The Marriott Lincolnshire Takes 'Evita' To An Intimate Stage
Capturing the renowned musical retelling of Eva Perón-Argentinian fashion icon, pop culture staple and political powerhouse-is no small task for any theater. Combine that with the incomparable music of Andrew Lloyd Webber and the deeply dynamic lyrics of Tim Rice and you've got Broadway-sized shoes to fill. This season, the Marriott Lincolnshire Theater decided to take on this challenging show, setting the classic rock opera 'in the round'; and it was well-worth it.
The grandiose extravagance was not lost on the Marriott's intimate stage. Instead, audiences were able to hone in on the claustrophobic world of Eva Duarte, a young woman with ambitions that take her from 'rags to the riches' (albeit not without sacrifice). The production paints a picture of a woman infatuated with climbing the ladder of success, allowing audiences to almost sympathize with the stark and honest reality of a young leader thrust into the limelight.
Evita opens with a haunting melody, depicting the people of Argentina mourning the loss of their worshiped icon. We're introduced to Che, a rugged, passionate member of lower-class society, hell-bent on sharing a less angelic side of Eva with his audience. He's both a flesh-and-blood character, witnessing the rise and fall of the First Lady, and a phantom narrator who serves as the story's "Greek chorus." Fresh off the ensemble of Broadway's critically acclaimed Something Rotten, Austin Lesch (also seen in Broadway's Violet and Billy Elliot) takes the stage as the show's cynical storyteller. His performance is exceptional (both vocally and acting-wise), without a weak moment during the show's two-hour run time.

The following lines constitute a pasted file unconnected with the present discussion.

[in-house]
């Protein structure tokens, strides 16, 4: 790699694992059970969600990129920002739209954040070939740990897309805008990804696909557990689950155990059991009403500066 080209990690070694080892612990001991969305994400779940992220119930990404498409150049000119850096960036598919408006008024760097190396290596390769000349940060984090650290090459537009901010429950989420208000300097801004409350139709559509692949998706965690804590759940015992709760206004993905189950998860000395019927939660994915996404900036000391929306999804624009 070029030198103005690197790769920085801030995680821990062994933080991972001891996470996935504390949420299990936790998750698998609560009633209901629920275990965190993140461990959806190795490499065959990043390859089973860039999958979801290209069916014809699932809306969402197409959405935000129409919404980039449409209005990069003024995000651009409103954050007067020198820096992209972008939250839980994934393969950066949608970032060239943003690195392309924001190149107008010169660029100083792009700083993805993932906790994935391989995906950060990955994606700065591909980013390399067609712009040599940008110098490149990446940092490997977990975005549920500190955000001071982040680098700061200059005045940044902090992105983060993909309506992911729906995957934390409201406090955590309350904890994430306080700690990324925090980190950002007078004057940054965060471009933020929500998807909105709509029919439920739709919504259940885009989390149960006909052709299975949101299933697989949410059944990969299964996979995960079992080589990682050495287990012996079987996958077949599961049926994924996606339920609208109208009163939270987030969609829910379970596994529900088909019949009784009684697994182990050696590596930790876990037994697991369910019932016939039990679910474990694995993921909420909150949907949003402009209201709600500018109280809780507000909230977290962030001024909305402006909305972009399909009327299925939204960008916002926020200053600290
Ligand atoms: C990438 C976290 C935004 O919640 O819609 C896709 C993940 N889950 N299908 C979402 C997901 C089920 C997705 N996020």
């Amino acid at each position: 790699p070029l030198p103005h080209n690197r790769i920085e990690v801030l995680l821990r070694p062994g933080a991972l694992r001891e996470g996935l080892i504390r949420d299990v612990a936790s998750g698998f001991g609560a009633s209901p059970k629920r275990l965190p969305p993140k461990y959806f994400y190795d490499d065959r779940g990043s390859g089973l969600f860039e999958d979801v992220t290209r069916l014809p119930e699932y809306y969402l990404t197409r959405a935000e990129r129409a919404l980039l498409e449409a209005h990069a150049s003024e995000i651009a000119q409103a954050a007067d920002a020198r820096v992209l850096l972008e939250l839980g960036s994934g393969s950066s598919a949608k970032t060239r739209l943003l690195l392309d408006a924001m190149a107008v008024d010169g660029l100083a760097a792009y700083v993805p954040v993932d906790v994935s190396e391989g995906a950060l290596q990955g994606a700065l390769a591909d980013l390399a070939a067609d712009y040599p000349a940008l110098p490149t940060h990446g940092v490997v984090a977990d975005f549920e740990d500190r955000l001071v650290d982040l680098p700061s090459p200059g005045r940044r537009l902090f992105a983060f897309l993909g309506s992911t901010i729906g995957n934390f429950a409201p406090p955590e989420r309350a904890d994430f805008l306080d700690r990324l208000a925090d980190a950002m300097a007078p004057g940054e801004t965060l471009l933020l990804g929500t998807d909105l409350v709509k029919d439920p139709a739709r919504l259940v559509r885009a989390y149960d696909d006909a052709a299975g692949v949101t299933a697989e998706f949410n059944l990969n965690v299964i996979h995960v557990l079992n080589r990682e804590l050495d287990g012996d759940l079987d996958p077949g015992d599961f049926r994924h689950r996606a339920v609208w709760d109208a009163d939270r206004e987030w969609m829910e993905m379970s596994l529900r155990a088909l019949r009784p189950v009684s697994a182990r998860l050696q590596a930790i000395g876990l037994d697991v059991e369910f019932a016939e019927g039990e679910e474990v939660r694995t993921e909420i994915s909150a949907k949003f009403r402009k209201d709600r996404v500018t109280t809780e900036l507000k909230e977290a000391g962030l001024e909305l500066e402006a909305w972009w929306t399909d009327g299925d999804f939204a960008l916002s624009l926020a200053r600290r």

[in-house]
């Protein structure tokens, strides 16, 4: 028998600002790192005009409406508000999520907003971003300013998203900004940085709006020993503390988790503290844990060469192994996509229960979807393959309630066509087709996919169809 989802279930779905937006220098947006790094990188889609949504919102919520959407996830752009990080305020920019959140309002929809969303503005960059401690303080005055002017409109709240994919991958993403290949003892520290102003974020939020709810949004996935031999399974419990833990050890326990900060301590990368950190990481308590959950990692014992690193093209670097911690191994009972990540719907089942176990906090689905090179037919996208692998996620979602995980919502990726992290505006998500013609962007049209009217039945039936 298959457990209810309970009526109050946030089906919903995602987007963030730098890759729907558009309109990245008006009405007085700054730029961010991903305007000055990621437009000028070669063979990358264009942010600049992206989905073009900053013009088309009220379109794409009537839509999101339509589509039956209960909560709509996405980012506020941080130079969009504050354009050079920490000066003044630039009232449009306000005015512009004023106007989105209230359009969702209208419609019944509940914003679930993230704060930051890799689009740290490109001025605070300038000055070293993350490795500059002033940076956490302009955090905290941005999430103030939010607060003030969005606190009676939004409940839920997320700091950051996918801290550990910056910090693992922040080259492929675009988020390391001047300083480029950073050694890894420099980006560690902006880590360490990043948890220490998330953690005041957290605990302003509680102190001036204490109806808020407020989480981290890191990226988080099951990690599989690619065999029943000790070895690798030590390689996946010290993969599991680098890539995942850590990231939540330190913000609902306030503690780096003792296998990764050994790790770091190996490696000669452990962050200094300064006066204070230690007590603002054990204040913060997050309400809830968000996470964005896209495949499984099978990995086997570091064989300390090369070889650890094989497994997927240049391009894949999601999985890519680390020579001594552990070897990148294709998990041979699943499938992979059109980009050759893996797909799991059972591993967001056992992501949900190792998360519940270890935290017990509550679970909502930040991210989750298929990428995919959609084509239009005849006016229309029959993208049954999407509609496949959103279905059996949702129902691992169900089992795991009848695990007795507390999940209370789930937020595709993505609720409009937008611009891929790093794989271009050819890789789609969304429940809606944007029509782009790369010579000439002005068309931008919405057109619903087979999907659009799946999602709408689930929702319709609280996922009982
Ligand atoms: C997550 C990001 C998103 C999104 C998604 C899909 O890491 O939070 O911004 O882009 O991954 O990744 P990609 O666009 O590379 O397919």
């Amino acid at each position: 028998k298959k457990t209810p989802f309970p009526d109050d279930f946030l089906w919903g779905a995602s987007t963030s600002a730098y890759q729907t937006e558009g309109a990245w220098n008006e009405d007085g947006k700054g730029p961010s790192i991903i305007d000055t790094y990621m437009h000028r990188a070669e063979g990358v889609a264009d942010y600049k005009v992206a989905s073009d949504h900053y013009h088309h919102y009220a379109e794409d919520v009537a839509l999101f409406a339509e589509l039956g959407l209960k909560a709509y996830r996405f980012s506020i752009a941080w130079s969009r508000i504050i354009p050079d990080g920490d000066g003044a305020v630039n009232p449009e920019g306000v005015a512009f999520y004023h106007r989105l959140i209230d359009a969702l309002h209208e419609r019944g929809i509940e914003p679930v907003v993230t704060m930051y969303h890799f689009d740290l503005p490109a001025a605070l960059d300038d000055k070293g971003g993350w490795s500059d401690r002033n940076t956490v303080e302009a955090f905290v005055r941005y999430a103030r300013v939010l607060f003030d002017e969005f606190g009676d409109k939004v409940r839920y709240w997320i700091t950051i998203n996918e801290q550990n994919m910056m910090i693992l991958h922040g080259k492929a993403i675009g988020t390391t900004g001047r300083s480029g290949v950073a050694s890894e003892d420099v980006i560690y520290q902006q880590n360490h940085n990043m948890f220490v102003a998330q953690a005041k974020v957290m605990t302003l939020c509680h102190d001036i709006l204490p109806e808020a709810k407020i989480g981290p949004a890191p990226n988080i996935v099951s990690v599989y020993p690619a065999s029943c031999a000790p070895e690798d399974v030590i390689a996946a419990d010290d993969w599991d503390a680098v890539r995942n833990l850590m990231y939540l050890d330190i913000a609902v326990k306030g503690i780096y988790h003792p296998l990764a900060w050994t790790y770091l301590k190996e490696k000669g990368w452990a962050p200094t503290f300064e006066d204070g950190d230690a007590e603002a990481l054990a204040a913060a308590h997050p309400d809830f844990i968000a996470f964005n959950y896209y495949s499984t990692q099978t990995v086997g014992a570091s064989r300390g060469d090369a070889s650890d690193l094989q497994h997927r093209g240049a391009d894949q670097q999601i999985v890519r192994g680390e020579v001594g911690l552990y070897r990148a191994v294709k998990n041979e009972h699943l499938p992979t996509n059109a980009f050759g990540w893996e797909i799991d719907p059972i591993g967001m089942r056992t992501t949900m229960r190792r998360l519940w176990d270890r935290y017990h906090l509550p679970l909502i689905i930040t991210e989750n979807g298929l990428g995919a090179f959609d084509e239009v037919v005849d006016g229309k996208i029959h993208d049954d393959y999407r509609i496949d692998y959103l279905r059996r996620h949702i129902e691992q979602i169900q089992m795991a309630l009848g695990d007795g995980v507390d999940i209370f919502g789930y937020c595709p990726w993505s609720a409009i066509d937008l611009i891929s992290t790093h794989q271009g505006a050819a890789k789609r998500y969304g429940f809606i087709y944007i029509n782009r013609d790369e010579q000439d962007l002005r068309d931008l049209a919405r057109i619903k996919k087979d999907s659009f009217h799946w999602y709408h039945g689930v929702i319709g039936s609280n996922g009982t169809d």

As the plot travels back to a young, 15-year-old Eva, dreaming of a "big and bold" Buenos Aires, we're introduced to-arguably-one of the most complex leading ladies ever to grace showbiz. Hannah Corneau, whose previous credits include Off-Broadway's Daddy Long Legs and Paramount's Les Mis, tackles the demanding role of the titular prima donna with radiance (Note: Eva is played by Samantha Pauly during select performances). Corneau delivers an Evita bogged down by the weight of her country's expectations and the dismal prospect of a worsening ailment. She plays the role well and with honesty...and with a worthwhile rendition of "Don't Cry For Me, Argentina"!
One of the most impressive feats of the production is Director/Choreographer Alex Sanchez's usage of the arena-style stage. The show's dynamic ensemble works the space well, engaging in rhythmic tangos, emotional ballets and amusing dancing militia sequences. Along with spectacular lighting and a small (but vibrant) orchestra, the Marriott manages to bring this gigantically lavished tale justice. In the words of Ms. Perón, herself: It's "just a little touch of star quality!"